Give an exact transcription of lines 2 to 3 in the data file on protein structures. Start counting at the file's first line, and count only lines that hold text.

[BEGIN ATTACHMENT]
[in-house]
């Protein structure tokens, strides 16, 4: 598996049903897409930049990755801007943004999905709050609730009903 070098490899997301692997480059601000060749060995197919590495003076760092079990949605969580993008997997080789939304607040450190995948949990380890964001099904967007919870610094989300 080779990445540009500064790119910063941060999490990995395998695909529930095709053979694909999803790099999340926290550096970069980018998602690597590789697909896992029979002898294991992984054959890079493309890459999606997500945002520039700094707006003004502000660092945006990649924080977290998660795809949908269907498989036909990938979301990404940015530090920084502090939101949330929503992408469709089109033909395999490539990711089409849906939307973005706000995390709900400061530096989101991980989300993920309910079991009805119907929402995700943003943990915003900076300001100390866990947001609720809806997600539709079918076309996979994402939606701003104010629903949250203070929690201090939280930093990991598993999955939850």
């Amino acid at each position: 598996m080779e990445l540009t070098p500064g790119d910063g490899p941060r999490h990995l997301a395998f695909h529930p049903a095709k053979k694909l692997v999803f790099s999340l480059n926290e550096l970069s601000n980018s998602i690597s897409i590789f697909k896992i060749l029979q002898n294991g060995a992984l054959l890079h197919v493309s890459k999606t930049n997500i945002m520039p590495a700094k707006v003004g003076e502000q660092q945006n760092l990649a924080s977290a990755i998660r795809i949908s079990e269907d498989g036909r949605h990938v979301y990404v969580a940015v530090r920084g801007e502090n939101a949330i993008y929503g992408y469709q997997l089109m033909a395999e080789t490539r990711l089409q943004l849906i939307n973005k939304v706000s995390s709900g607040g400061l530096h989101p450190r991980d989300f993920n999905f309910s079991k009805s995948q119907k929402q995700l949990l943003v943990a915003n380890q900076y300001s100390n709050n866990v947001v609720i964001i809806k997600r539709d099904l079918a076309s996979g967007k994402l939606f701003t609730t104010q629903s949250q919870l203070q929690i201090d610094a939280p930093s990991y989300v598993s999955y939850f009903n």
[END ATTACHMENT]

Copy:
């Protein structure tokens, strides 16, 4: 598996049903897409930049990755801007943004999905709050609730009903 070098490899997301692997480059601000060749060995197919590495003076760092079990949605969580993008997997080789939304607040450190995948949990380890964001099904967007919870610094989300 080779990445540009500064790119910063941060999490990995395998695909529930095709053979694909999803790099999340926290550096970069980018998602690597590789697909896992029979002898294991992984054959890079493309890459999606997500945002520039700094707006003004502000660092945006990649924080977290998660795809949908269907498989036909990938979301990404940015530090920084502090939101949330929503992408469709089109033909395999490539990711089409849906939307973005706000995390709900400061530096989101991980989300993920309910079991009805119907929402995700943003943990915003900076300001100390866990947001609720809806997600539709079918076309996979994402939606701003104010629903949250203070929690201090939280930093990991598993999955939850």
């Amino acid at each position: 598996m080779e990445l540009t070098p500064g790119d910063g490899p941060r999490h990995l997301a395998f695909h529930p049903a095709k053979k694909l692997v999803f790099s999340l480059n926290e550096l970069s601000n980018s998602i690597s897409i590789f697909k896992i060749l029979q002898n294991g060995a992984l054959l890079h197919v493309s890459k999606t930049n997500i945002m520039p590495a700094k707006v003004g003076e502000q660092q945006n760092l990649a924080s977290a990755i998660r795809i949908s079990e269907d498989g036909r949605h990938v979301y990404v969580a940015v530090r920084g801007e502090n939101a949330i993008y929503g992408y469709q997997l089109m033909a395999e080789t490539r990711l089409q943004l849906i939307n973005k939304v706000s995390s709900g607040g400061l530096h989101p450190r991980d989300f993920n999905f309910s079991k009805s995948q119907k929402q995700l949990l943003v943990a915003n380890q900076y300001s100390n709050n866990v947001v609720i964001i809806k997600r539709d099904l079918a076309s996979g967007k994402l939606f701003t609730t104010q629903s949250q919870l203070q929690i201090d610094a939280p930093s990991y989300v598993s999955y939850f009903n």